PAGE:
Wireless sensors can be placed at a multitude of locations, including those locations where wiring is extremely expensive, impossible or even hazardous. As compared to wired sensors, wireless sensors can easily be re-located with minimal disruption. WSN systems typically recognize added sensors automatically, without the need for additional I/O programming or setup.
Each of those factors facilitates the utilization of a large number of wireless sensors in the system of the present invention. That large number of sensors provides a large, rich, and diverse data set of measurements from the subject machines, enhancing the performance and robustness of the CBM/PM algorithms.
Once the sensor data has been acquired through the mesh network of wireless sensors and has been preprocessed by the SOA-based middleware, the sensor data is analyzed and interpreted to identify machine faults using the multivariate statistical technique of the invention. The multivariate technique improves over univariate approaches that were previously used. In a univariate system, each sensor signal is analyzed independently from other sensor signals. For example, an alarm is produced if a particular temperature exceeds a permissible range. Such decisions were made regardless of the readings of other sensors (e.g., pressure). The multivariate method of the present invention instead explores the relationship among multiple sensors, which may come from different modalities. Correlation between those sensors is used to predict failures. That technique has been demonstrated to perform better than the univariate approaches.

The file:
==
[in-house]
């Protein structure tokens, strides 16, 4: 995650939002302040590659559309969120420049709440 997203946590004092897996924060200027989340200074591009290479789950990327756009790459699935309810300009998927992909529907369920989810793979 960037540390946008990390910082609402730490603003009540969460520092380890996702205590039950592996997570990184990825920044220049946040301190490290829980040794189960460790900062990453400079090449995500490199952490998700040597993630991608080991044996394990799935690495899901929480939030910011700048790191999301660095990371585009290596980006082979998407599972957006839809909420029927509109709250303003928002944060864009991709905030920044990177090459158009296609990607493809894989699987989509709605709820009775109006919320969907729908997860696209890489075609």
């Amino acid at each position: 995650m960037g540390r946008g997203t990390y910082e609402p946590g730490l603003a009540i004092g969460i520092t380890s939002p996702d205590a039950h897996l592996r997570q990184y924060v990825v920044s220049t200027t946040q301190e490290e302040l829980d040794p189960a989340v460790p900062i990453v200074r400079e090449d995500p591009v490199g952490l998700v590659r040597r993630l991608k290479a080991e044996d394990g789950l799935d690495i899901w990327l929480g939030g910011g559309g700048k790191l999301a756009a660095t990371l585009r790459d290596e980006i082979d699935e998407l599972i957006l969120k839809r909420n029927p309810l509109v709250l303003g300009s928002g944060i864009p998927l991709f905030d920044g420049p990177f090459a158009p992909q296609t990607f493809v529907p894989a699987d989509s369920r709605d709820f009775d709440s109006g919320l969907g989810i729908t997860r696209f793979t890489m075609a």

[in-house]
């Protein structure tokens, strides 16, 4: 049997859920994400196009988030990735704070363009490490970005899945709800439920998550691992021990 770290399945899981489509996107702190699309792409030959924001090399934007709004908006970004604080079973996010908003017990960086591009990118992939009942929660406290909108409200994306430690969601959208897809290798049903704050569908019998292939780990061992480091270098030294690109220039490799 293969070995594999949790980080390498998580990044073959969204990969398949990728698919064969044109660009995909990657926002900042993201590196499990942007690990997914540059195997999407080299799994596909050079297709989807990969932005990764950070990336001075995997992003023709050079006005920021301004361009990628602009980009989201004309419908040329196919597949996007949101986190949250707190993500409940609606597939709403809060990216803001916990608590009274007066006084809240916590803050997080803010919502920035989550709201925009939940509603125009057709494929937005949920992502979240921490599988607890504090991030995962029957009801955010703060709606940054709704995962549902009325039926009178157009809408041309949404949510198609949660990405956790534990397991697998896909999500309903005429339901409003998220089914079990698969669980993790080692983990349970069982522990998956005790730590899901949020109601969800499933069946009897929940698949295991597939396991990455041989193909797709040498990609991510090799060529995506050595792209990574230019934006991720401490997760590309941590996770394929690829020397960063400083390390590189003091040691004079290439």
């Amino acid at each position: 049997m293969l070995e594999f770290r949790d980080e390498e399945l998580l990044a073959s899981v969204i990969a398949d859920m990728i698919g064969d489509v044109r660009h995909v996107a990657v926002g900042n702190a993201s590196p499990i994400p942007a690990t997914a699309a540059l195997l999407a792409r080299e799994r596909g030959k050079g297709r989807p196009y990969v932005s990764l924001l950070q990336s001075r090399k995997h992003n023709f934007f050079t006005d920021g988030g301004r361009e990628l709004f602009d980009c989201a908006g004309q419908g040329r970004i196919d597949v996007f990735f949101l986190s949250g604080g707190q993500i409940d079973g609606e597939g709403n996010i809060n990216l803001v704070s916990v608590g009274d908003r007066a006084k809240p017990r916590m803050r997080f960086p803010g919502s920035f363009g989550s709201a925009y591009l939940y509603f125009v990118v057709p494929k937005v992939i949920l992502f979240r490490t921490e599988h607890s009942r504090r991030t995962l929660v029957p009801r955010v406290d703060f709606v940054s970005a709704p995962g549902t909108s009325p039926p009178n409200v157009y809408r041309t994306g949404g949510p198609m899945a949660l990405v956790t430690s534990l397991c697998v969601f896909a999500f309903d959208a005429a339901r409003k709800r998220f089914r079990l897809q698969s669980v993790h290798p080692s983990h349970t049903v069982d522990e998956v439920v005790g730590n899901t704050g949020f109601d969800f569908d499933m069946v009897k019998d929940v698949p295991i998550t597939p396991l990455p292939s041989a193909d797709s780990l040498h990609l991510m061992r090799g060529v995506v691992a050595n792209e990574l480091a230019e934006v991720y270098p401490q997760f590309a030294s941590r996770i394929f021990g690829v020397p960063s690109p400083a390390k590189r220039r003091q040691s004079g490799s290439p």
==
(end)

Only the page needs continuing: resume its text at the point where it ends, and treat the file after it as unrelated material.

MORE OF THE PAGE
The first task in the multivariate approach of the invention, as shown in
The task of training in a machine monitoring system is to learn the distribution of the sensor vector when the machine is working normally. A representation 300 of a simplified two-dimensional (two-sensor) system is illustrated in
An observation Y, shown as a square point, represents a fault because it is outside the normal operating region 320. The point X is the corresponding estimate in the normal operating range. When the machine is operating normally, the machine monitoring sensor vector is in the normal operating range of the sensor space. In a real system that space is a high-dimensional space representing many sensors. If the sensor vector is out of that region, a fault is likely to occur.
In a preferred embodiment of the invention, a Gaussian mixture model is employed to model the normal operating range of the machine. A Gaussian random vector is introduced to model the possible deviations of the observed sensor values from their corresponding normal values. Different levels of deviations are handled by the covariance matrix of this random vector, which is estimated adaptively for each input observation. The algorithm does not require faulty operation training data, as required by previous methods. Significant improvements over the previous methods are achieved. That Gaussian mixture model is described in more detail in Yuan Chao et al., U.S. Patent Publication No. 2008/0086283, published Apr. 10, 2008, assigned to the same assignee as the present application, and the disclosure of which publication is incorporated by reference in its entirety herein.
A limiting factor in applying multivariate analysis techniques to machine condition monitoring is the number of sensors available on a machine of interest. It is desirable to have sensor readings from as many modalities as possible and from as many locations as possible so that the condition of a machine can be adequately represented by those readings. Sensor readings from an increased number of modalities and locations enhances prediction accuracy and reduces false alarms.